MONMOUTH — Monmouth councilors approved annexing 43.45 acres into the city Nov. 17 to accommodate a low-density housing project of developer Randy Myers of Brownstone Land Inc. of Lake Oswego.
The parcel is located east of Highway 99W, north of Gentle Woods Park and south of Hoffman Road.
Madeline Fisher of Monmouth expressed concern about the development in written testimony submitted to the council in advance of a public hearing before councilors took action.
“This parcel is prime farmland and has been very productive for more than 100 years,” Fisher wrote.“However, the city has made it known that it is running out of space for housing, the parcel is close to the area already developed, and it would provide increased tax revenue to the city and county.
“Any development must protect Monmouth’s wetlands, the riparian area along Ash Creek, have run-off management that would not negatively impact the creek or groundwater, and provide open-space parkland,” she added.
Suzanne Dufner, Monmouth’s community and economic development director, told councilors that Myers would still need to provide an environmental impact study and other specifics to the council before obtaining final approval for his project.
“The proposed zoning for the property upon annexation is low-density residential, which is consistent with the existing low-density residential comprehensive plan map designation on the property,” she said in her staff report to the council.
The Monmouth Planning Commission held a public hearing on the request Nov. 4 before recommending approval of the annexation.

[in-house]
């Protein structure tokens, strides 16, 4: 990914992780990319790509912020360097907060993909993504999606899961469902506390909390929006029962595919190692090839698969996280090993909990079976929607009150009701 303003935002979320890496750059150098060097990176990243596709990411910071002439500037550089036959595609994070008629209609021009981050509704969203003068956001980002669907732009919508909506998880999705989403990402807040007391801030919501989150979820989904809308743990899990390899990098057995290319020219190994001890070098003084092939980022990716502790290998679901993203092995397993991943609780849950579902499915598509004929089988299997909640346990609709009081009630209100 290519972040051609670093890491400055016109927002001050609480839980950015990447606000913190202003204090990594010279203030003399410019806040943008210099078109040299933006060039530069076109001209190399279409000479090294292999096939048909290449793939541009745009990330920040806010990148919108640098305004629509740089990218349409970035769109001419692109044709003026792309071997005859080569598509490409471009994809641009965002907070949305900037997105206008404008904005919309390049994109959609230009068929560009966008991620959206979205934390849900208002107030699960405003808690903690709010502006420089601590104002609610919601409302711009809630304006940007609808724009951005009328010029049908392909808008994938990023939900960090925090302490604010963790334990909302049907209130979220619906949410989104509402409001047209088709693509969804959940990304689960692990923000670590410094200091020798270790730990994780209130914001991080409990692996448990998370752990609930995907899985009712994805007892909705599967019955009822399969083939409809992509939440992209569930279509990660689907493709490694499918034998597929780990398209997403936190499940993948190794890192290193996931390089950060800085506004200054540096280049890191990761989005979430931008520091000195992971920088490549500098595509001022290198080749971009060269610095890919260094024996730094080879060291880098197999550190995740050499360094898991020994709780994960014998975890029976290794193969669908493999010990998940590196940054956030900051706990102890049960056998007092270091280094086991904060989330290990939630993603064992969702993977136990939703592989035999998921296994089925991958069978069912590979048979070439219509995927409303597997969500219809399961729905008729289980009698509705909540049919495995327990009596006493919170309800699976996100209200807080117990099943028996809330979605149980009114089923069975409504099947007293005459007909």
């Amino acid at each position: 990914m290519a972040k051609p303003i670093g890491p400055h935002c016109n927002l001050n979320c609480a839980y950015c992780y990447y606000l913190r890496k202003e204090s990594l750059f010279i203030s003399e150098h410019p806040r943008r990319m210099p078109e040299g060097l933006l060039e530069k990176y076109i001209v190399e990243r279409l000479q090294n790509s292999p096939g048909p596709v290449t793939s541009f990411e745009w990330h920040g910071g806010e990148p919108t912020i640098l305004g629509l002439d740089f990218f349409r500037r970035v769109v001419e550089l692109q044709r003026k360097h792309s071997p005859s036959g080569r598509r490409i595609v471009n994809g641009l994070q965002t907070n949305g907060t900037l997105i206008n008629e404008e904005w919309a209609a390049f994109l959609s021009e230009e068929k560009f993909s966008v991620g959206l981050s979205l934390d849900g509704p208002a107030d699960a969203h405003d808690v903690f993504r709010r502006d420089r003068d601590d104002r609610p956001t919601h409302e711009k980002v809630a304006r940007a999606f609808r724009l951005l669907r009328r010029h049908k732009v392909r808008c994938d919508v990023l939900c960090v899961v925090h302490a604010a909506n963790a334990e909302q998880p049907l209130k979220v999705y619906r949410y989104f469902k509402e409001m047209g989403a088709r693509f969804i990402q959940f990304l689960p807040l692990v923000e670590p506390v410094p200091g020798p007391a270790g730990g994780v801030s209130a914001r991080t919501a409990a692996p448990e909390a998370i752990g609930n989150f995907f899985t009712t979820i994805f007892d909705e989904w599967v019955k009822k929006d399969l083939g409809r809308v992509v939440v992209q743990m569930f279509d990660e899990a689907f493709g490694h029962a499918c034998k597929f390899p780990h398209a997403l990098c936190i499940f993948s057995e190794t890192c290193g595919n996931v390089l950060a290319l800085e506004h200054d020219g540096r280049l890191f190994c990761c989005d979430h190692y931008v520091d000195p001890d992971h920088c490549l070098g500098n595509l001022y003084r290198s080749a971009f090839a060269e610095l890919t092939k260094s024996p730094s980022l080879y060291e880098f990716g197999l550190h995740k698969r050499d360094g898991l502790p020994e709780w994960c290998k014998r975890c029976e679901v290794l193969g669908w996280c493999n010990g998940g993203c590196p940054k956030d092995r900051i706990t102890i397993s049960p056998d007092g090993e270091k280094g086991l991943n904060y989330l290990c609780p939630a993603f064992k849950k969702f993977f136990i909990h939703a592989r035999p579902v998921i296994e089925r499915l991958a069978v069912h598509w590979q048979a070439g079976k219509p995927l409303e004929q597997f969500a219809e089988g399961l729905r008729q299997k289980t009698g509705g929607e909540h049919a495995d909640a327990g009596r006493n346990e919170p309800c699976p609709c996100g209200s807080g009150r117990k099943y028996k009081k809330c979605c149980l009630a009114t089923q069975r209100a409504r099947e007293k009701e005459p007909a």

Dan Farnworth said during the hearing he’s concerned about the conservation easement, the extension of Craven Street, and traffic that will come through on Craven. He also expressed concern about the amount of money that will be spent to put a bridge across Ash Creek.
There were no other comments during the public hearing.
Commissioner Donna Cable asked about the Ash Creek crossing, and Dufner responded that specifics about the crossing would come with Myers’ formal subdivision application. She added that Myers would have to develop the crossing.
Dufner told councilors the city’s most recent housing needs analysis concludes that additional low-density residential land is needed inside the city limits to meet projected housing needs through the year 2039.
“The city currently has approximately 47 acres of vacant residential land inside the city limits,” she said in her report. “The housing needs analysis projects a need for 170 acres of low-density residential land over the next 20 years, thus requiring an additional 123 acres of land to be annexed inside the city limits. Annexation of the subject property will add to the availability of the city’s residential land supply and provide additional opportunities for housing upon development.”